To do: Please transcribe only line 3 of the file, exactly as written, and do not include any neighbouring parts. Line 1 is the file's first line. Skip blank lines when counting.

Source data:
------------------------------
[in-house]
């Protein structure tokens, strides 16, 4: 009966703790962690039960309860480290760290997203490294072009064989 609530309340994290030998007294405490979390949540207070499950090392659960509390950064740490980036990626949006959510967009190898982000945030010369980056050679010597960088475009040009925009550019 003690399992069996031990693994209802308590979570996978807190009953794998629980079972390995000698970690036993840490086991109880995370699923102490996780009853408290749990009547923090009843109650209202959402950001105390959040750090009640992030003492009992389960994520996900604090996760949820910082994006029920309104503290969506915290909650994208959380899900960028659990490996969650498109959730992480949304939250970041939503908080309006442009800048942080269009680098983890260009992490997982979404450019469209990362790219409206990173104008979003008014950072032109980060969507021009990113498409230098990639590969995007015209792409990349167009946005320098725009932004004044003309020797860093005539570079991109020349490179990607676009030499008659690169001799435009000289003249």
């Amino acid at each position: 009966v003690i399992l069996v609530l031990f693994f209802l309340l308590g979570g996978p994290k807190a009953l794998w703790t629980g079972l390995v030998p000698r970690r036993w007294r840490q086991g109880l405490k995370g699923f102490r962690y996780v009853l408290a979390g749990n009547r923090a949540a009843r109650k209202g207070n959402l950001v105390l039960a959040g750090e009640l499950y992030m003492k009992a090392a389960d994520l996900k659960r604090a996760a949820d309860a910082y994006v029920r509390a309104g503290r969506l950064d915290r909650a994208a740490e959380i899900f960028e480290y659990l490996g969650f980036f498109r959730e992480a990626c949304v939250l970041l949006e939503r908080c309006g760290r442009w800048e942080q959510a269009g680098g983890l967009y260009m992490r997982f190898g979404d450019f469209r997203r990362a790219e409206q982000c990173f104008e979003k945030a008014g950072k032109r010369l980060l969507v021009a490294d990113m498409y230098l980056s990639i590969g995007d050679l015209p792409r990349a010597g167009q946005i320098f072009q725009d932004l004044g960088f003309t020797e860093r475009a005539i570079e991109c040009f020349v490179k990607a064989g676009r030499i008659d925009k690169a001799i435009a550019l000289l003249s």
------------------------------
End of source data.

């Amino acid at each position: 009966v003690i399992l069996v609530l031990f693994f209802l309340l308590g979570g996978p994290k807190a009953l794998w703790t629980g079972l390995v030998p000698r970690r036993w007294r840490q086991g109880l405490k995370g699923f102490r962690y996780v009853l408290a979390g749990n009547r923090a949540a009843r109650k209202g207070n959402l950001v105390l039960a959040g750090e009640l499950y992030m003492k009992a090392a389960d994520l996900k659960r604090a996760a949820d309860a910082y994006v029920r509390a309104g503290r969506l950064d915290r909650a994208a740490e959380i899900f960028e480290y659990l490996g969650f980036f498109r959730e992480a990626c949304v939250l970041l949006e939503r908080c309006g760290r442009w800048e942080q959510a269009g680098g983890l967009y260009m992490r997982f190898g979404d450019f469209r997203r990362a790219e409206q982000c990173f104008e979003k945030a008014g950072k032109r010369l980060l969507v021009a490294d990113m498409y230098l980056s990639i590969g995007d050679l015209p792409r990349a010597g167009q946005i320098f072009q725009d932004l004044g960088f003309t020797e860093r475009a005539i570079e991109c040009f020349v490179k990607a064989g676009r030499i008659d925009k690169a001799i435009a550019l000289l003249s």